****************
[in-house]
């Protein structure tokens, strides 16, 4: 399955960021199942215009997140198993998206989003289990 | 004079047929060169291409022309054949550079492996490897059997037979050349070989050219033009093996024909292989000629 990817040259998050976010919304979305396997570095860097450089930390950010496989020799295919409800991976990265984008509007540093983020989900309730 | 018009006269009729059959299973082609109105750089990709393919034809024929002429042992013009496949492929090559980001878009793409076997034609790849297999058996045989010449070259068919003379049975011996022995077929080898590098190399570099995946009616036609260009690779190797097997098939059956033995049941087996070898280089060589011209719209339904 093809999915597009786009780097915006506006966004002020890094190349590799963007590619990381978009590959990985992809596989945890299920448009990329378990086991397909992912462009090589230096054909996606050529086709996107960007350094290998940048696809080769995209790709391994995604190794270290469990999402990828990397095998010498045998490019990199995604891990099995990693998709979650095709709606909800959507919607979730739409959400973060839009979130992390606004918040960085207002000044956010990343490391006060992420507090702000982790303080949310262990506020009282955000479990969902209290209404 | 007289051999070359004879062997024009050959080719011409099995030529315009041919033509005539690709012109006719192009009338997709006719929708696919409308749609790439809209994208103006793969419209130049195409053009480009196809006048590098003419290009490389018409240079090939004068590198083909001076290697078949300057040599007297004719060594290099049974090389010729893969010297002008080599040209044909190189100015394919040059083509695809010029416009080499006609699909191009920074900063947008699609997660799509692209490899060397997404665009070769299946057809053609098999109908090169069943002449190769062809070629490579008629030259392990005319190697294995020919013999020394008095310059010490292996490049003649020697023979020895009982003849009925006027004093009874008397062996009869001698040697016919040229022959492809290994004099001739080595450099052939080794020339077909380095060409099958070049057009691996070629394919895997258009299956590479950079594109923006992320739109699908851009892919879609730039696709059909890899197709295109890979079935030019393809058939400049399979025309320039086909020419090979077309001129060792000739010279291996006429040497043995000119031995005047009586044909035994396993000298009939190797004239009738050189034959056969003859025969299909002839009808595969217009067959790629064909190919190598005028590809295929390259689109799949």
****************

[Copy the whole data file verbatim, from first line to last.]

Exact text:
[in-house]
């Protein structure tokens, strides 16, 4: 399955960021199942215009997140198993998206989003289990 | 004079047929060169291409022309054949550079492996490897059997037979050349070989050219033009093996024909292989000629 990817040259998050976010919304979305396997570095860097450089930390950010496989020799295919409800991976990265984008509007540093983020989900309730 | 018009006269009729059959299973082609109105750089990709393919034809024929002429042992013009496949492929090559980001878009793409076997034609790849297999058996045989010449070259068919003379049975011996022995077929080898590098190399570099995946009616036609260009690779190797097997098939059956033995049941087996070898280089060589011209719209339904 093809999915597009786009780097915006506006966004002020890094190349590799963007590619990381978009590959990985992809596989945890299920448009990329378990086991397909992912462009090589230096054909996606050529086709996107960007350094290998940048696809080769995209790709391994995604190794270290469990999402990828990397095998010498045998490019990199995604891990099995990693998709979650095709709606909800959507919607979730739409959400973060839009979130992390606004918040960085207002000044956010990343490391006060992420507090702000982790303080949310262990506020009282955000479990969902209290209404 | 007289051999070359004879062997024009050959080719011409099995030529315009041919033509005539690709012109006719192009009338997709006719929708696919409308749609790439809209994208103006793969419209130049195409053009480009196809006048590098003419290009490389018409240079090939004068590198083909001076290697078949300057040599007297004719060594290099049974090389010729893969010297002008080599040209044909190189100015394919040059083509695809010029416009080499006609699909191009920074900063947008699609997660799509692209490899060397997404665009070769299946057809053609098999109908090169069943002449190769062809070629490579008629030259392990005319190697294995020919013999020394008095310059010490292996490049003649020697023979020895009982003849009925006027004093009874008397062996009869001698040697016919040229022959492809290994004099001739080595450099052939080794020339077909380095060409099958070049057009691996070629394919895997258009299956590479950079594109923006992320739109699908851009892919879609730039696709059909890899197709295109890979079935030019393809058939400049399979025309320039086909020419090979077309001129060792000739010279291996006429040497043995000119031995005047009586044909035994396993000298009939190797004239009738050189034959056969003859025969299909002839009808595969217009067959790629064909190919190598005028590809295929390259689109799949």